With campaign season and the election over, the state capital is readying for what insiders call “The Process”: The 60-day regular legislative session, which kicks off March 7 with the State of the State speech by Gov. Ron DeSantis.
Before that, of course, comes a smattering of committee weeks, when lawmakers start considering bills. There are seven committee weeks in all, starting next month and ending in late February.
And before that, legislators will get together Tuesday in a constitutionally mandated “organization session.” As the official site of the Florida Legislature explains, it’s held 14 days after the election, when “members are sworn in, officers are elected, rules are adopted, and the committee appointment process is begun.”
That’s when House Speaker-designate Paul Renner of Palm Coast and Senate President-designate Kathleen Passidomo of Naples get to lose the “designate” from their titles. Their leadership lasts two years; both are expected to deliver speeches to explain their vision over the next two sessions.
Passidomo announced her leadership team, including conservative stalwart Dennis Baxley of Ocala as president pro tempore, Ben Albritton of Wauchula as majority leader and Doug Broxson of Gulf Breeze as the chamber’s state budget chief, heading its Appropriations Committee.
In the House, Renner so far has said his lieutenants will be Michael Grant of Port Charlotte as majority leader and Chuck Clemons of Newberry as speaker pro tempore for the next two years. Grant also served as majority leader the past two years under outgoing Speaker Chris Sprowls.
Republicans in both chambers now enjoy supermajorities, enabling them with nearly unbridled power, including overriding a governor’s veto. Their numbers are 85 Republicans to 35 Democrats in the House, and 28 Republicans to 12 Democrats in the Senate.
As Florida Politics highlighted last week, with a two-thirds vote the GOP can, for example:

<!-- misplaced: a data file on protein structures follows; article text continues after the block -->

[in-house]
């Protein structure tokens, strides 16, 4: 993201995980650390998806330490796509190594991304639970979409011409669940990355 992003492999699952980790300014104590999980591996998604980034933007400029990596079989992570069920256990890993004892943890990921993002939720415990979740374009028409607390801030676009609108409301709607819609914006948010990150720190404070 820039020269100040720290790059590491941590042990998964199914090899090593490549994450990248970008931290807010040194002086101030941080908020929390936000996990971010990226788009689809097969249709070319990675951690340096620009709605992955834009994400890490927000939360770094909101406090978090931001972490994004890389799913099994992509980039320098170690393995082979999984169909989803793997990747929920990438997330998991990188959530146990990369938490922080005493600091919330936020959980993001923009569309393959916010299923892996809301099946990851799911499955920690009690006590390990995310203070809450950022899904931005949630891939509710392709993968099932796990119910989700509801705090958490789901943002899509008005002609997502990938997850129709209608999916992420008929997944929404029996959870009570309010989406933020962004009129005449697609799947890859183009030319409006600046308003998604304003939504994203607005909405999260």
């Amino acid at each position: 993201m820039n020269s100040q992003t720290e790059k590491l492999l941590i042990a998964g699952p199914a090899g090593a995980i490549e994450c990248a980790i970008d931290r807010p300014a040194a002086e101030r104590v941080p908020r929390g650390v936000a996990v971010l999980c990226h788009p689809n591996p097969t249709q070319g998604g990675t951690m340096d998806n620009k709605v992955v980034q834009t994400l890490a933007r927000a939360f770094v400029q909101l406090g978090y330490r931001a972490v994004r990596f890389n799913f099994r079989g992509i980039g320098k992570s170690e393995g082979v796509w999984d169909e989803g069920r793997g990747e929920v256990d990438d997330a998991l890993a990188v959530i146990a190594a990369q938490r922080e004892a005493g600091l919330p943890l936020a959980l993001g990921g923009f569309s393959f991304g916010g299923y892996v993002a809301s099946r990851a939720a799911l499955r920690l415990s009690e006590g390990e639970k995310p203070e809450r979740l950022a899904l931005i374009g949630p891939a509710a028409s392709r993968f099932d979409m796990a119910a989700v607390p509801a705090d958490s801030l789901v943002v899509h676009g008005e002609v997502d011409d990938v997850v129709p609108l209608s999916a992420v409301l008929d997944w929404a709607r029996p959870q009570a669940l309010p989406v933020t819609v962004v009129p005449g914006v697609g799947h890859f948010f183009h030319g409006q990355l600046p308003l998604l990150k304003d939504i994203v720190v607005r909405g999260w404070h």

– Pass exemptions to the Sunshine Law, such as shutting off access to certain public records or otherwise open meetings.
– Get rid of the need to “read” a bill on three separate days before passing it, or immediately add a bill to the calendar for consideration the same day.
– Limit debate on a bill and even waive the rules themselves.
The House on Friday released its list of proposed committees and subcommittees for next year and the rules for 2022-24, including a provision that drops “the requirement for appropriations projects to be filed as a bill, so they will no longer need to be heard in committee,” Renner said in a memo.
“However, all other appropriations project request requirements will remain in place to keep the process transparent and accountable, including the requirement that requests be posted online and accompanied by a sworn attestation from the entity for whom the request was submitted.”
Before the organization session, Senate Democrats will meet at 1 p.m. today to make Sen. Lauren Book of Davie the Democratic leader for 2022-24.
Then House Democrats will convene at 6:30 p.m., also in the Capitol, to confirm state Rep. Fentrice Driskell of Tampa as their caucus leader. She “is Florida’s first Black woman elected to lead either party in the Florida House of Representatives,” a House Democratic caucus statement said.
Lawmakers are still waiting to hear when a special legislative session called by DeSantis will be held. It’s likely to happen during one of the committee weeks in December, however.
The special session is expected to include providing property-tax relief to people affected by Hurricane Ian and addressing property-insurance issues. It will be the third special session this year.
And DeSantis last week hinted there could be even more special sessions, suggesting at an appearance at Fort Walton Beach “one or two in January, February potentially.”
“I think we’re going to have a very robust agenda. And I think people will be very pleased with the additional points we’re able to put on the board,” he added, though he didn’t mention any details.